• first a grounder "grounds" the problem file(s) to an intermittent format. In principle this means that all possible values of the variables are generated including all the combinations that are forbidden by integrity constraints. Note: This can be very large files.
  • then a solver reads this grounded file and - hopefully - solves the problem by generating answers sets (solutions).
After some considerations I decided to go with Potassco (the Potsdam Answer Set Solving Collection ) tools which includes the grounder gringo, the solver clasp and a program that combines these two: clingo, and it is Clingo that I tend to use. The versions I have been using are clasp version 1.3.6, gringo version 3.0.3, clingo version 3.0.3. For some tests with lparse/smodels: lparse version 1.1.2 and smodels 2.34.

Another option was to use the grounder/solver lparse/smodels but I decided to use Potassco since it seems to be much more active and it include a lot of other tools, for example clingcon (using constraint programming domains etc), which I will study more later.

Another reason to use the Potassco tools was the impressive results in The Second Answer Set Programming Competition (for year 2010). For more about this, see the report The Second Answer Set Programming Competition (PDF).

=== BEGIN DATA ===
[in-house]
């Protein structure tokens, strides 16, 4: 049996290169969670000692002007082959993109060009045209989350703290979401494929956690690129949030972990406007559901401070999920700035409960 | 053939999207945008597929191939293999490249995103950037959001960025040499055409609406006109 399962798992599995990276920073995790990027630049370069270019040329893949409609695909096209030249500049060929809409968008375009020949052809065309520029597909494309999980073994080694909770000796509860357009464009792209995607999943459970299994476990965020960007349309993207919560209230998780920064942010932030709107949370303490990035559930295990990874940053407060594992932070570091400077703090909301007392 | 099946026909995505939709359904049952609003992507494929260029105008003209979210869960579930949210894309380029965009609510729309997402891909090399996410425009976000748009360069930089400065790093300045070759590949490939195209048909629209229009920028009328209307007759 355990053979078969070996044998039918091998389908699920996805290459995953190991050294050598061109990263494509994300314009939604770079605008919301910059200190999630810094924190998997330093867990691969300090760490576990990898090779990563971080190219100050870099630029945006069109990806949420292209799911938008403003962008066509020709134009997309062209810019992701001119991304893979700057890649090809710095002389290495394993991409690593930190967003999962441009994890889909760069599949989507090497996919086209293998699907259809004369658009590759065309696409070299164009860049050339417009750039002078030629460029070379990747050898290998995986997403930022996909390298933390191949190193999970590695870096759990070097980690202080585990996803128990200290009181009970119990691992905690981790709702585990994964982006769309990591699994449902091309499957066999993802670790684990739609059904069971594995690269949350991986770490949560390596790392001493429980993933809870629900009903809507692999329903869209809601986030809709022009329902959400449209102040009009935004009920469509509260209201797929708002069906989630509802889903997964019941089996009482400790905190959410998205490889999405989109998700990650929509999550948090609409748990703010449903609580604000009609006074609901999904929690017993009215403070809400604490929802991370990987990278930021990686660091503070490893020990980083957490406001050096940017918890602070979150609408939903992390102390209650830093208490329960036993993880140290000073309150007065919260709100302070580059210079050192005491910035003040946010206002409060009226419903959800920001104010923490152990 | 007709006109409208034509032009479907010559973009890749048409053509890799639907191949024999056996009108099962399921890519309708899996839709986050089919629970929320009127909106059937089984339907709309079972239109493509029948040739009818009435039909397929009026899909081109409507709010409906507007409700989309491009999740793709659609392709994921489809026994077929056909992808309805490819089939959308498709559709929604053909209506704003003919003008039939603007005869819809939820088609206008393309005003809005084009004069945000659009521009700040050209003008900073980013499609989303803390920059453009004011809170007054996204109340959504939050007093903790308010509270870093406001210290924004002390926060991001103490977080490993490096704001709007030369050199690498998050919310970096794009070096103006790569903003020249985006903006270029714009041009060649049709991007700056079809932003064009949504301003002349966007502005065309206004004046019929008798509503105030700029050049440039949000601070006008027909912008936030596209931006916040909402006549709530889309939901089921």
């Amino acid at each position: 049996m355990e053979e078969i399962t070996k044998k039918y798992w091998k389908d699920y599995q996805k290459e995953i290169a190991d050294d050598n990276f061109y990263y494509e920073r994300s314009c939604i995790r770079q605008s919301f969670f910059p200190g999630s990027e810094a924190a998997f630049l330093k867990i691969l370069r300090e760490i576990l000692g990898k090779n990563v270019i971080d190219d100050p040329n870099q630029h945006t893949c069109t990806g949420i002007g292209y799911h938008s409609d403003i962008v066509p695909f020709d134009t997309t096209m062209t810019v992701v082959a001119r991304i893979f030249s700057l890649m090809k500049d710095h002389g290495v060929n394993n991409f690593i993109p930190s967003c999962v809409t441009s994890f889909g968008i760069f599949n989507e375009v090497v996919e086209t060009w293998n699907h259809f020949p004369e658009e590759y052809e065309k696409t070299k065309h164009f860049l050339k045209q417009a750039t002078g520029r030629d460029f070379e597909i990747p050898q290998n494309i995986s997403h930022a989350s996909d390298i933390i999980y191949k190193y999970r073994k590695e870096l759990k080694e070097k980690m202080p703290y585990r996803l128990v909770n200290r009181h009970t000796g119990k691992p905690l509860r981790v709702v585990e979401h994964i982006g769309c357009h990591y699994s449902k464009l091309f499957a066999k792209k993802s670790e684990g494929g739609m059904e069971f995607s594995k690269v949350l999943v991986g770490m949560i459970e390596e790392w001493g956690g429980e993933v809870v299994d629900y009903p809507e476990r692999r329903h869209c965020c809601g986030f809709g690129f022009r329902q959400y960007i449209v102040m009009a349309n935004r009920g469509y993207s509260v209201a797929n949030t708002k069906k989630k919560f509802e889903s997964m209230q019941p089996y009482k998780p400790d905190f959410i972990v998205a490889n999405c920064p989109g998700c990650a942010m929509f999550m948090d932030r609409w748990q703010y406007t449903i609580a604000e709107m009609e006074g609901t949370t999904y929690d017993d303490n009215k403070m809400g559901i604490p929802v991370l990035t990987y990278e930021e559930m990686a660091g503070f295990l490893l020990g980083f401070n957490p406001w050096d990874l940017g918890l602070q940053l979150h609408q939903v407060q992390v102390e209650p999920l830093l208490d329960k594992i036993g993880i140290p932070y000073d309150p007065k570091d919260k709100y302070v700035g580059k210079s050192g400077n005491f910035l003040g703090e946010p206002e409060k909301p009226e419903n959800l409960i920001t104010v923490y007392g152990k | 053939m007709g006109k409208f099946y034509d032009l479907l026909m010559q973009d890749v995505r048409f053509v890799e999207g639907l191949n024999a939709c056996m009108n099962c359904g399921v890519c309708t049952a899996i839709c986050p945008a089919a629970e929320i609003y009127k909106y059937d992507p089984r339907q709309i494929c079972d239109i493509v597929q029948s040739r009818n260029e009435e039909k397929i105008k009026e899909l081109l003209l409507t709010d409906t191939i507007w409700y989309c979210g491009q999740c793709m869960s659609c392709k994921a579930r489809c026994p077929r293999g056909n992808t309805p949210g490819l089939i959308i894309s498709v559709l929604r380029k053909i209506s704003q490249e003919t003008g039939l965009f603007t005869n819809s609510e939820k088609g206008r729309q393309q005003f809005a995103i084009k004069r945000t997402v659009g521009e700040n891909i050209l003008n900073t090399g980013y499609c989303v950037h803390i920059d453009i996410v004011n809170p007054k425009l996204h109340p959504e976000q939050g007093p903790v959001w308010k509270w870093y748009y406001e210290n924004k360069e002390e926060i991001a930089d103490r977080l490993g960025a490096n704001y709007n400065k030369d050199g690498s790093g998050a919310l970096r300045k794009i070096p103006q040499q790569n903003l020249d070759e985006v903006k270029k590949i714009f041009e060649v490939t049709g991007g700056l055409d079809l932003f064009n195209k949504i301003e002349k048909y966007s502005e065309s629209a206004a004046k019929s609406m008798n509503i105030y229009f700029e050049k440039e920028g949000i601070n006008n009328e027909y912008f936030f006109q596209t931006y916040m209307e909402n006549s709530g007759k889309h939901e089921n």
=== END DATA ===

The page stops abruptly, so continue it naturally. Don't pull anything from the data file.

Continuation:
However, with some few problem I also compared with with lparse/smodels, e.g. send_more_money.lp.

Note that I have not tweaked very much with the large amount of flags for the clasp solver. In some problems (e.g. the alphanumeric) I tested some of them but didn't find any that speeded it up considerably.

More information about ASP

Here are some useful links for Answer Set Programming:

ASP Systems

There are many ASP systems. Here are those I have tested most.

Some programs

Here is some examples how one can encode some problems with ASP (or rather in lparse/gringo format). Let's start with Sudoku.

Sudoku

Program: sudoku.lp

Here is one encoding of the problem (inspired by this). The hints part is described below.
% domains
val(1..9).
border(1;4;7).
% alldifferent rows, columns, values
1 { x(X,Y,N) : val(N) } 1 :- val(X;Y).
1 { x(X,Y,N) : val(X) } 1 :- val(N;Y).
1 { x(X,Y,N) : val(Y) } 1 :- val(N;X). 
% alldifferent: boxes
1 { x(X,Y,N) : val(X;Y):
    X1<=X:X<=X1+2:Y1<=Y:Y<=Y1+2 } 1 :- val(N), border(X1;Y1).
One really big difference with coding ASP and CP is that in CP the data is often in matrix/array form (except maybe for the Prolog based CP systems). In ASP there are no arrays or matrices, so instead one have to state the order and "coordinates" by enumerating the combinations. E.g. the following problem instance is normally coded in CP as something like (where "_" must replaced with "0" in some systems).